Ice vs. Cheese Brine

With all the snow, we know what mess the roads can be, but have you ever thought about what a mess road salt is for the environment?  Excess road salt leaches into our waterways and can have a detrimental effect on the aquatic life living there.  Various macroinvertebrates, such as small crayfish and insect larvae, living on the bottom of streams are greatly impacted by changes in salinity.  Due to the sensitivity of these creatures, the diversity and number of macroinvertabrates can be used to assess the overall health of a waterway.  Additionally, salt has been shown to have direct, negative impacts on larger animals.  For example, birds are very sensitive to salt and can die within 45 minutes after salt consumption.

Yet, anyone who has driven on an unplowed, snowy road knows that we need salt to keep things safe.  Is there an environmentally friendly solution? Several states and cities are currently grappling with this question and are coming up with some creative solutions.  One possible solution is to mix salt with a beet juice mixture.  The beet juice mixture allows road salt to melt ice at a lower temperature and, due to its inherent stickiness, prevents road salt from bouncing off the road.  The molasses and beet juice mixture is sold by the company Beet Heet and was used in 175 municipal agents in 2014, with the majority of those municipalities in the Midwest.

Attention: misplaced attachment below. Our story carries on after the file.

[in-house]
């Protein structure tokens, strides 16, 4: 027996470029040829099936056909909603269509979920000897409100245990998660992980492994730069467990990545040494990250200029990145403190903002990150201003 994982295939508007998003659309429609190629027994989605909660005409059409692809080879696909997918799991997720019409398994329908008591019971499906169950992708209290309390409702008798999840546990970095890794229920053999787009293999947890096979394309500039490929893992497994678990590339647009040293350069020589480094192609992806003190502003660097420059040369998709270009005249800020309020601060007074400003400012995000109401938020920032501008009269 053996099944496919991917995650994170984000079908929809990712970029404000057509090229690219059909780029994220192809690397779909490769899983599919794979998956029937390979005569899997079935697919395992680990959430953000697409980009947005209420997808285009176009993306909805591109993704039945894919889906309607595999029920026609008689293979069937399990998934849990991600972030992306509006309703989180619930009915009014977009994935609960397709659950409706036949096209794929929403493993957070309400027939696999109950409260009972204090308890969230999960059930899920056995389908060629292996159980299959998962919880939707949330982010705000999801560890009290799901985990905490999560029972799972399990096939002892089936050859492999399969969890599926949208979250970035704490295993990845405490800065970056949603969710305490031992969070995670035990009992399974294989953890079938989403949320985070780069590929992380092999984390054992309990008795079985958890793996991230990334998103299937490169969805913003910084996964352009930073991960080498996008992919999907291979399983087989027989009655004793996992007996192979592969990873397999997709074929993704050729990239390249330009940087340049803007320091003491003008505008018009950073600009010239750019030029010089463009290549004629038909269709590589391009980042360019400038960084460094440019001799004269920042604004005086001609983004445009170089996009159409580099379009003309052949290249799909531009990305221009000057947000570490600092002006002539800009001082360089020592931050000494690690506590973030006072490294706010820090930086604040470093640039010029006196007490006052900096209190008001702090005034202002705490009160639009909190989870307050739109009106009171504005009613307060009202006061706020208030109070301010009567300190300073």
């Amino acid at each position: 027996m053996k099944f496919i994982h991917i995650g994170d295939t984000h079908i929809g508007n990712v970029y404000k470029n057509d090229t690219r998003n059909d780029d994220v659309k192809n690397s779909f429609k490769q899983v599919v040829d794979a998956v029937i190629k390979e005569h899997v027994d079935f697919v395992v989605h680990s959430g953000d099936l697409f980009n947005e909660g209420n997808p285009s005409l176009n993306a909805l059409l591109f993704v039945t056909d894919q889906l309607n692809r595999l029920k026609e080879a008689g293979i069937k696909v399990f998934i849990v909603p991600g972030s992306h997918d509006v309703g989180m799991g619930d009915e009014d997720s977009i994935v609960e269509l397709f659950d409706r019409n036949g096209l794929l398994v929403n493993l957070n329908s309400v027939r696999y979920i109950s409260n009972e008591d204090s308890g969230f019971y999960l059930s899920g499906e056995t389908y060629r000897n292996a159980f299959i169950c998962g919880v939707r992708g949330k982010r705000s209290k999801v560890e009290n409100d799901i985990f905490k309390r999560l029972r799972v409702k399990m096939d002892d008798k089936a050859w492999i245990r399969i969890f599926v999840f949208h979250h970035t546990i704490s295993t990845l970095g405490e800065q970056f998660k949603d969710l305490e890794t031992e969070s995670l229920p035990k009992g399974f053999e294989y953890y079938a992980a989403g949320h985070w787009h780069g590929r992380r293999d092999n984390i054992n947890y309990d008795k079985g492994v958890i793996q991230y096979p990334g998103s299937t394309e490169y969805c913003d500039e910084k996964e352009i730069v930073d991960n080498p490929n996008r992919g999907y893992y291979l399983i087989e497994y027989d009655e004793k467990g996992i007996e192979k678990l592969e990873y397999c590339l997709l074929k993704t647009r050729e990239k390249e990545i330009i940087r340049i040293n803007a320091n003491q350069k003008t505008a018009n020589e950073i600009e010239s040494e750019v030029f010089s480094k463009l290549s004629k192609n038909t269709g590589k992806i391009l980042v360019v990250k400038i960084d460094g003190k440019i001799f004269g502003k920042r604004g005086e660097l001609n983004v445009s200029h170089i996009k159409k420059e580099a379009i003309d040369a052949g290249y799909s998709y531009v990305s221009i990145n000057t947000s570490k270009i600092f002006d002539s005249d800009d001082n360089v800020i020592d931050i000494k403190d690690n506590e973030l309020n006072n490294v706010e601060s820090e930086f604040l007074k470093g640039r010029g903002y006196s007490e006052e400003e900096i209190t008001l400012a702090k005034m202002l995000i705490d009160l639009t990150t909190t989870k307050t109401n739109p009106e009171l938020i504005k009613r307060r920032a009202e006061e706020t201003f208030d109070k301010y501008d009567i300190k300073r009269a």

Cheese Brine and Salt Mixture - nytimes
Cheese Brine and Salt Mixture – nytimes

Surprisingly, cheese brine can also be used as a melting agent.  Not so surprisingly, this idea was first widely used in Wisconsin.  By treating roads with both liquid cheese brine and road salt, there are reductions in the amount of road salt used, because the cheese brine helps to bind the salt to the road and speeds up the melting process.  Furthermore, by using cheese brine on roads, cheese producers no longer have to pay to have their brine wastes removed.  While the environmental impacts of cheese brine are yet to be widely studied, we know that its use reduces the amount of road salt used, which has positive impacts for the environment.

By finding natural agents to mix with road salt, we can improve the efficiency and effectiveness of road salt, thereby reducing environmental risk, saving municipalities money, and improving road safety.  With beet juice and cheese brine in tow, there is only one thing left to do – bring on the snow!

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